Bug can fix

Circuit Break Podcast #27

If There is a Bug, You Can Fix It

Related Topics
Remote Ownership

Tariffs hike hits electronics! Hear Parker analyze cost impact & debate chip kill switch ethics with Stephen. Plus, Parker's Python invoice hack!

Timing Tariff Modulations

We delve into the fascinating world of time modulation, discussing recent advancements in capacitor technology.

The Toilet Mountain of Social Media

The hefty topic of U.S. funding for 'digital twin' chips research under the CHIPS Act, comparing its budget to other big expenditures.

Other Resources

Circuit Break Podcast
Blog
eBooks & Guides
Webinars
Videos
Case Studies
Tour MacroFab's ITAR-Compliant Facility

August 5, 2016, Episode #27

Stephen and Parker have Kwabena of OpenMV as a guest on this week's podcast.
  • Our Guest this week is Kwabena Agyeman who runs OpenMV (Figure 1).
  • The OpenMV project is about creating low-cost, extensible, Python-powered, machine vision modules and aims at becoming the “Arduino of Machine Vision” (Figure 2).
  • Parker is using an OpenMV camera for the first iteration of the Semi-Automatic Inspection Machine.
  • The great thing about Open Source is that you can fix bugs.
  • OpenMV started as a Kickstarter.
  • The original OV2640 Omni Vision camera sensor was discontinued and gray market parts where found but didn’t work. Replaced with the OV7725.
  • KeySniffer sniffs cheap wireless keyboard protocols. We should take a page from BSG and go all wired to prevent Cylon infiltration.
  • Facebook has a new Area 404 Hardware division. Could see some interesting hardware come out of this? Possibly similar to Bell Labs of ole?
Figure 1: Kwabena of OpenMV holding up an OpenMV panel.

Figure 1: Kwabena of OpenMV holding up an OpenMV panel.

Figure 2: OpenMV camera.

Figure 2: OpenMV camera.

About the Hosts

Parker Dillmann
  Parker Dillmann

Parker is an Electrical Engineer with backgrounds in Embedded System Design and Digital Signal Processing. He got his start in 2005 by hacking Nintendo consoles into portable gaming units. The following year he designed and produced an Atari 2600 video mod to allow the Atari to display a crisp, RF fuzz free picture on newer TVs. Over a thousand Atari video mods where produced by Parker from 2006 to 2011 and the mod is still made by other enthusiasts in the Atari community.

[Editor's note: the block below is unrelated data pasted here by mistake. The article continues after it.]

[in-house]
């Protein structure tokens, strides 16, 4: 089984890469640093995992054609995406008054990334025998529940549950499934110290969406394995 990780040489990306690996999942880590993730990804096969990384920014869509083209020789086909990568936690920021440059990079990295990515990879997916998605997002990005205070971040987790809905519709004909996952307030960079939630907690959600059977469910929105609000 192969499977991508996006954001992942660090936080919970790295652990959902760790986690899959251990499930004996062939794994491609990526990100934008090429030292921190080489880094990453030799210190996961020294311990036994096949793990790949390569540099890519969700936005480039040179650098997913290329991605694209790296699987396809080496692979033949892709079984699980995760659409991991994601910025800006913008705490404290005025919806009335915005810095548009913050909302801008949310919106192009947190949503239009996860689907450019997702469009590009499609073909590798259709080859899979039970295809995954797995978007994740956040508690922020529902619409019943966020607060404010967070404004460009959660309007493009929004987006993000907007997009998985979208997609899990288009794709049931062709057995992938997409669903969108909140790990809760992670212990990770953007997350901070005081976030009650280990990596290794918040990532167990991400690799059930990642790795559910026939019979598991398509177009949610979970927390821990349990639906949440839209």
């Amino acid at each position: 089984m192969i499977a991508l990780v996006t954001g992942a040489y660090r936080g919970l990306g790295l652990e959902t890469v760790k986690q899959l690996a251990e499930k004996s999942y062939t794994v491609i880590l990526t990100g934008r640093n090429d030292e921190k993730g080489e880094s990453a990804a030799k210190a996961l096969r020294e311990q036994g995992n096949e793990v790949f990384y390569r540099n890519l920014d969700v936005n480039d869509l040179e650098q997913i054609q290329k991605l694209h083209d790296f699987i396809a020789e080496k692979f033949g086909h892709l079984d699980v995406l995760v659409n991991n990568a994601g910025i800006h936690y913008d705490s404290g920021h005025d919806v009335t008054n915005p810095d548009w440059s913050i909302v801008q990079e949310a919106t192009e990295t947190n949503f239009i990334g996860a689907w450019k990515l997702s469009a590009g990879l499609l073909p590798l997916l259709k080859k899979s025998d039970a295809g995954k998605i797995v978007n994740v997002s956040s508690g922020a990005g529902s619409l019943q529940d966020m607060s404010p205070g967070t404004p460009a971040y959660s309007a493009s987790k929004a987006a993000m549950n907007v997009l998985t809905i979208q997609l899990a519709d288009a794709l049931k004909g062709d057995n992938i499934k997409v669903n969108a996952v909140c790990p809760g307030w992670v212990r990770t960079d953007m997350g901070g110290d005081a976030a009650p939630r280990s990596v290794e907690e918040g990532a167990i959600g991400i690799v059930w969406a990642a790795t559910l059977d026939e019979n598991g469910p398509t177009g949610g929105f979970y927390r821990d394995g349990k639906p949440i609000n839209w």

In 2006, Parker enrolled at The University of Texas at Austin as a Petroleum Engineer. After realizing electronics was his passion he switched majors in 2007 to Electrical and Computer Engineering. Following his previous background in making the Atari 2600 video mod, Parker decided to take more board layout classes and circuit design classes. Other areas of study include robotics, microcontroller theory and design, FPGA development with VHDL and Verilog, and image and signal processing with DSPs. In 2010, Parker won a Ti sponsored Launchpad programming and design contest that was held by the IEEE CS chapter at the University. Parker graduated with a BS in Electrical and Computer Engineering in the Spring of 2012.

In the Summer of 2012, Parker was hired on as an Electrical Engineer at Dynamic Perception to design and prototype new electronic products. Here, Parker learned about full product development cycles and honed his board layout skills. Seeing the difficulties in managing operations and FCC/CE compliance testing, Parker thought there had to be a better way for small electronic companies to get their product out in customer's hands.

Parker also runs the blog, longhornengineer.com, where he posts his personal projects, technical guides, and appnotes about board layout design and components.

Stephen Kraig
  Stephen Kraig

Stephen Kraig is a component engineer working in the aerospace industry. He has applied his electrical engineering knowledge in a variety of contexts previously, including oil and gas, contract manufacturing, audio electronic repair, and synthesizer design. A graduate of Texas A&M, Stephen has lived his adult life in the Houston, TX, and Denver, CO, areas.

Stephen has never said no to a project. From building guitar amps (starting when he was 17) to designing and building his own CNC table to fine-tuning the mineral composition of the water he uses to brew beer, he thrives on testing, experimentation, and problem-solving. Tune into the podcast to learn more about the wacky stuff Stephen gets up to.

Special thanks to whixr over at Tymkrs for the intro and outro!